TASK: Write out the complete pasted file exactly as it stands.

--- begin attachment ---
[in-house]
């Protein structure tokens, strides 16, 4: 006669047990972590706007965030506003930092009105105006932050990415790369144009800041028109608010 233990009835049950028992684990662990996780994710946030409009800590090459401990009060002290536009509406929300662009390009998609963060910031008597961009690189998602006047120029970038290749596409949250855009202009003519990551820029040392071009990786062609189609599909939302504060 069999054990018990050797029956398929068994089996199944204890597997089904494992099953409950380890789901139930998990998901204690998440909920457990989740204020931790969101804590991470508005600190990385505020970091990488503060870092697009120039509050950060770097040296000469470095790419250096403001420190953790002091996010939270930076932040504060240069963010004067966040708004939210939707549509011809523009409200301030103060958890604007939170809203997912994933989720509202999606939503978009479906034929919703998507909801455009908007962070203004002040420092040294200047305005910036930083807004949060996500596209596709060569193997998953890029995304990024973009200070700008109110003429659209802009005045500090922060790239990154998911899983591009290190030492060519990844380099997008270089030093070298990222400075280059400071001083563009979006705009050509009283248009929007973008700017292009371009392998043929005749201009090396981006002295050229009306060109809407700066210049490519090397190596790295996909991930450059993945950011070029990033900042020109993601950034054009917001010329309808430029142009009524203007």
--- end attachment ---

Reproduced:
[in-house]
């Protein structure tokens, strides 16, 4: 006669047990972590706007965030506003930092009105105006932050990415790369144009800041028109608010 233990009835049950028992684990662990996780994710946030409009800590090459401990009060002290536009509406929300662009390009998609963060910031008597961009690189998602006047120029970038290749596409949250855009202009003519990551820029040392071009990786062609189609599909939302504060 069999054990018990050797029956398929068994089996199944204890597997089904494992099953409950380890789901139930998990998901204690998440909920457990989740204020931790969101804590991470508005600190990385505020970091990488503060870092697009120039509050950060770097040296000469470095790419250096403001420190953790002091996010939270930076932040504060240069963010004067966040708004939210939707549509011809523009409200301030103060958890604007939170809203997912994933989720509202999606939503978009479906034929919703998507909801455009908007962070203004002040420092040294200047305005910036930083807004949060996500596209596709060569193997998953890029995304990024973009200070700008109110003429659209802009005045500090922060790239990154998911899983591009290190030492060519990844380099997008270089030093070298990222400075280059400071001083563009979006705009050509009283248009929007973008700017292009371009392998043929005749201009090396981006002295050229009306060109809407700066210049490519090397190596790295996909991930450059993945950011070029990033900042020109993601950034054009917001010329309808430029142009009524203007």